I planted some dandelions today.
Oh, c’mon admit it. You’ve done it too. Who can resist the tantalizing wispy white head of a dandelion plant in springtime?
You hold the beautiful stem in your hand, gazing directly at the horde of delicate seeds gathered in a circle around the ovule at the top of the stem. Their tenuous grip on their life source indicates their readiness to make the trip for which they were designed. If you examine them closely, you’ll notice each seed has a tiny, slender stem itself, the bottom of which is attached to the main plant. At the top of that tiny stem is an umbrella, a parachute of sorts, specifically designed to carry the seed far enough away from its sire to multiply the species.
Careful not to inhale too close to the seed head, you take a deep breath and push it back out again, directing the stream of air right at the puffball. The resulting explosion of little flying whirligigs is spectacular! And, if you weren’t watching so carefully out of the corner of your eye to see if the neighbors were peering angrily from behind their curtains, you would laugh for joy to see God’s creation at work.
A common weed, we call it. Ha! More like a miracle in action, putting to shame all the complicated machines that our feeble minds can contrive to complete the tasks we deem important. The simplicity, along with the amazing resilience, is so far beyond our imaginations that we can only marvel.
The process needs us not at all, as is evidenced by all the empty stems I see as I view the yard. The strong storm winds have already spread the plant’s progeny to the four corners of my property (and maybe just a little beyond, truth be told). The gentle rain that fell last week has already helped to press them into the soil, and even tonight, I imagine they are starting to germinate, putting down their stubborn tendrils into the damp earth, preparing for another bumper crop in a few weeks.
I hear the naysayers in my ear as I write this.
“Why would you allow this vicious weed to thrive in your yard? Don’t you know it’s aggressive and ugly? Aren’t you aware that it spreads to my perfect lawn?”
Of course I know that after I mow the lawn, they pop up and make it look as if I haven’t mowed at all. I know that millions of dollars annually are spent trying to eradicate this blight on the landscape, but all in vain. Ugly or not, I’m doing my part to protect the species, although they have no need of my protection. I must admit, I have never dug a dandelion plant from my yard, never sprayed a drop of pesticide to control them. They are, to me at least, one of Spring’s best gifts to the awakening world, with the wonderful maple helicopters running a close second.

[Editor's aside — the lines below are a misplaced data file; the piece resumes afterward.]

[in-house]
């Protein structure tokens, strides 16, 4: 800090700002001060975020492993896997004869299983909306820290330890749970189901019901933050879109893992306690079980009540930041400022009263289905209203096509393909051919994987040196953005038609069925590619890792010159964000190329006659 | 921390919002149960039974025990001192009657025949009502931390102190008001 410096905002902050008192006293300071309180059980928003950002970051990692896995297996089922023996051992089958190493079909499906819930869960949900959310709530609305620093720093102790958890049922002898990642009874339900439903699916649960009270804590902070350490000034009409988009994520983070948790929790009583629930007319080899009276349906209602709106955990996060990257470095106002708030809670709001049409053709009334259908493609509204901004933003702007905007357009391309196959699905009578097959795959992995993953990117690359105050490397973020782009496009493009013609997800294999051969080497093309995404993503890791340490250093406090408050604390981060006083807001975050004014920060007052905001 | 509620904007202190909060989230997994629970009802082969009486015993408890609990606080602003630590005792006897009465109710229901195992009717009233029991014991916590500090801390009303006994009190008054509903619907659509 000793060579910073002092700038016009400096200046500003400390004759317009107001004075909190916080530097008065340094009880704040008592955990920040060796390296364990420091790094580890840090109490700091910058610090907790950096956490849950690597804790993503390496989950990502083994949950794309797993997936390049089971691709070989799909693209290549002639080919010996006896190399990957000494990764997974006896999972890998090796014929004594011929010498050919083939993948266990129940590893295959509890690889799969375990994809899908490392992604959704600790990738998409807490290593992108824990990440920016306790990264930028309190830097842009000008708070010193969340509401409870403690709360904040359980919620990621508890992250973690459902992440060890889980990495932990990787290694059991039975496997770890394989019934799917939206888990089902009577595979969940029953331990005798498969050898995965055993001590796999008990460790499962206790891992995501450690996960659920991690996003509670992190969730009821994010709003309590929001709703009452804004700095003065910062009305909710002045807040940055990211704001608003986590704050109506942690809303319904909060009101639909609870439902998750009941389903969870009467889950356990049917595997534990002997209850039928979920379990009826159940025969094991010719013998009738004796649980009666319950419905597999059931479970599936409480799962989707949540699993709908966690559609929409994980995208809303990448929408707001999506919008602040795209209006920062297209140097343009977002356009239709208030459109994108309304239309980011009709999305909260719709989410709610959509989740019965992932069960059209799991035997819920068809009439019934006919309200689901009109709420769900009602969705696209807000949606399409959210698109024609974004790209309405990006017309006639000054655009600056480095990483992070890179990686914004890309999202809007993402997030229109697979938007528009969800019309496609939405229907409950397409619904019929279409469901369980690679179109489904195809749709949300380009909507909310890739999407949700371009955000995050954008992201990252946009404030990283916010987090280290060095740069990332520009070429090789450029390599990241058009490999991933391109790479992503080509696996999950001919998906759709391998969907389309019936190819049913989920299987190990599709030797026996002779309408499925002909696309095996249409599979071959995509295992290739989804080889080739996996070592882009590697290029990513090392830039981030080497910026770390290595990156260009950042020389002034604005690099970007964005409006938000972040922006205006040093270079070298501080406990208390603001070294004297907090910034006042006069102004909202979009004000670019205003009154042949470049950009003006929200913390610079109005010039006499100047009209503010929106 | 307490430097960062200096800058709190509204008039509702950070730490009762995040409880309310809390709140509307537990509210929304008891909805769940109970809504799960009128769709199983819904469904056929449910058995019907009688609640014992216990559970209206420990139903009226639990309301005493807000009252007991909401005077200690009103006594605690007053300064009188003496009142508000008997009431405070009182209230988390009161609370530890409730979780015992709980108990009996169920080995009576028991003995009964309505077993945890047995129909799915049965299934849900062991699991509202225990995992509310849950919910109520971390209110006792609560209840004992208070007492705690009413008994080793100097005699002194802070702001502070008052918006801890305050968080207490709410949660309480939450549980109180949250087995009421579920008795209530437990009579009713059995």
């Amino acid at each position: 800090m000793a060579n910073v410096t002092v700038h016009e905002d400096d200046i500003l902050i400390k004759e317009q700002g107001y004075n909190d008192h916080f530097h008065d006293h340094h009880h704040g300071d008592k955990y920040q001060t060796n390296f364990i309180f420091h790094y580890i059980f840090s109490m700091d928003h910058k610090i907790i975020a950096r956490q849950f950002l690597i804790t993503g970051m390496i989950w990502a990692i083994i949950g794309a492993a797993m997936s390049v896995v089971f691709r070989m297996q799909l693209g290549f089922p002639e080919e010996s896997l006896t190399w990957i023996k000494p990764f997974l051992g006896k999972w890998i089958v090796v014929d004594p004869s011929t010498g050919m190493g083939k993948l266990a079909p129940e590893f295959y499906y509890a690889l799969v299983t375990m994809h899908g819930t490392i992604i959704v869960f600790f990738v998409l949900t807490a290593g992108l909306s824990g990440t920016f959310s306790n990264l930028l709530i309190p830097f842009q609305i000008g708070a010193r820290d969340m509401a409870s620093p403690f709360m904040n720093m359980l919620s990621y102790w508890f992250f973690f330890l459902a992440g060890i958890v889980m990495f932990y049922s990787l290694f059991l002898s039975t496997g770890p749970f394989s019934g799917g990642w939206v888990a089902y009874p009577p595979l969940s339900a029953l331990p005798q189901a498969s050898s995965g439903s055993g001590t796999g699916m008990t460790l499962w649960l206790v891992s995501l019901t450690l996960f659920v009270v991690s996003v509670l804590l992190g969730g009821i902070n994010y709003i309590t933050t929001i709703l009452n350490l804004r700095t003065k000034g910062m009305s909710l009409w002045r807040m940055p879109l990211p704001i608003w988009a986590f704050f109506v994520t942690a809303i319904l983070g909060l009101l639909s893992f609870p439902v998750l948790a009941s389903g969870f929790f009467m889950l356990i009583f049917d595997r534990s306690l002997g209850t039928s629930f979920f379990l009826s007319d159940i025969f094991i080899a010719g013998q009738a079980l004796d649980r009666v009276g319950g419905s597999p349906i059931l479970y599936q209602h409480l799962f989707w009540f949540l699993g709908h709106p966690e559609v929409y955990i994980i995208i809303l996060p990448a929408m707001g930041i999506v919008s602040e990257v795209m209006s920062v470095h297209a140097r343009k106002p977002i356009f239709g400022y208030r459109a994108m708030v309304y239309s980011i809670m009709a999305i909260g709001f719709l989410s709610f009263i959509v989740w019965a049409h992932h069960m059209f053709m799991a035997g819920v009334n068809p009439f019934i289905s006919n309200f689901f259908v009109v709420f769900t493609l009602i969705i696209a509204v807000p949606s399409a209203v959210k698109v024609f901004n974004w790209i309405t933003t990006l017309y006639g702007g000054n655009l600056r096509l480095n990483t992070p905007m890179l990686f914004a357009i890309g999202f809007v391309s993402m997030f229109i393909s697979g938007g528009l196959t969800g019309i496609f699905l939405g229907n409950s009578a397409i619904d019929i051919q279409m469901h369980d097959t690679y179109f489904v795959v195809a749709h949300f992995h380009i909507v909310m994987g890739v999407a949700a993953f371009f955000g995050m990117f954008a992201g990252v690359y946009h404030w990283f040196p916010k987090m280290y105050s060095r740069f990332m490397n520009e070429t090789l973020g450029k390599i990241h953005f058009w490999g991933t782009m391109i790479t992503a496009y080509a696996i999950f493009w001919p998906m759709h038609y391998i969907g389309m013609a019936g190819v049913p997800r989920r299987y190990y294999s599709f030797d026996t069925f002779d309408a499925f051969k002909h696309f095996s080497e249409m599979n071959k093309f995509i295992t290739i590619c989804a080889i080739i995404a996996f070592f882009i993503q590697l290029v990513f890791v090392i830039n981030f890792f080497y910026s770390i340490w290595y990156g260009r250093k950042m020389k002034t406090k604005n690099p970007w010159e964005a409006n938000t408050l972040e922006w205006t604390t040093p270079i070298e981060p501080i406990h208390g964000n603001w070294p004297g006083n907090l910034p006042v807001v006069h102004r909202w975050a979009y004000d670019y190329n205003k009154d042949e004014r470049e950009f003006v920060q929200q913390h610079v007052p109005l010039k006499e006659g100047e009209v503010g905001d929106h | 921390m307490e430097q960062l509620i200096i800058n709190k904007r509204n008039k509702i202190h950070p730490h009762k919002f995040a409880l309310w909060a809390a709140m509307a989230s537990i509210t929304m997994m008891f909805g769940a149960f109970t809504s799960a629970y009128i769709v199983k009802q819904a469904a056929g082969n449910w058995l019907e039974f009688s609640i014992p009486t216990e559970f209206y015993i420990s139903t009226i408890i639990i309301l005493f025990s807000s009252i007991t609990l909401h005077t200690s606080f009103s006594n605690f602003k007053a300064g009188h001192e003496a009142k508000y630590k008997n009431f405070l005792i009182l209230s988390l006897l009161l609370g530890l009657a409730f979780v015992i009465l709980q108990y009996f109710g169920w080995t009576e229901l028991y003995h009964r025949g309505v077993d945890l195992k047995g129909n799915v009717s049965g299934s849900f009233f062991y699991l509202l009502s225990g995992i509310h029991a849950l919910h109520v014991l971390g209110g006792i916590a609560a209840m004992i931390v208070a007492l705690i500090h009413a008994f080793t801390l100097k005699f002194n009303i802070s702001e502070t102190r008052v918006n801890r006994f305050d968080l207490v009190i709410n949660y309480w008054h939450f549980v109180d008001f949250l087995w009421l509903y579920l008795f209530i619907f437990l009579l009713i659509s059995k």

The fantastic design of that maple seedpod is another source of wonderment for me. This spring, the red maple in my backyard is covered with thousands of the odd winged vessels. It is more properly called a samara, but I much prefer the descriptive name helicopter.
Of course, the English have a fine name for it also; they call it a spinning jenny.
Every two years or so, the slender branches of the spreading tree almost sag beneath the weight of the seeds (as with this year), until the spring winds call to them, coaxing them off, first just a few at a time. I like to think that the first ones are the adventurous type, not needing the company of the rest to know that this is what they were made for.
And then, before you know it, the slightest breeze fills the air with the spinning, gyrating seeds, headed by the hundreds of thousands to a resting place in the surrounding yards and ditches, awaiting their time to be pressed down into the soil and be watered; ready to spring up into saplings.
If we humans weren’t so intent on open spaces in which to do nothing, the hills would be covered with the beautiful trees. Oh, I know–not all of the seeds will produce trees. If they did, the forest would be so dense nothing could live. But, as it is, I am particularly fond of the maple trees, with their large shade-providing leaves, shaking and quivering in the storms, turning brilliant oranges and yellows before loosing their grip on the branches in the fall–only to be the earliest to burst forth again as the warm air triggers the life-cycle once more in the springtime.
I will grudgingly admit to the beauty of the autumn, and even the excitement of a beautiful snowfall in the dead of the winter, but spring is the season I love best. I think it’s because my mind cannot fully contain the wonder of creation; cannot take in the fantastic design of the wonderful and diverse organisms surrounding us, from the flowering trees and bushes, to the pollinating hedges (covered with bees and flies to carry the pollen far away), to the amazing methods of regeneration afforded to all of the growing, thriving flora and fauna around us.
The intricate designs of a loving Creator overwhelm the intellect, as well as the senses, with each new bloom and every living thing that meets the eye.
It also might have something to do with the simple pleasures that spring affords.
I think that’s exactly the way our Creator intended it, too. And, it doesn’t hurt that I love it when the children in my life are overjoyed as they plant dandelions along with this silly, aging man.
I can’t imagine a better way to spend a cool springtime evening!
“If dandelions were hard to grow, they would be most welcome on any lawn.”
(Andrew V Mason M.D.~American doctor and author)
“Weeds are flowers too, once you get to know them.”
(A.A. Milne~English author)
A repeat of one of my favorite posts, which appeared on April 12, 2011. Sometimes you just figure you can’t improve on your first take.
© Paul Phillips. He’s Taken Leave. 2015. All Rights Reserved.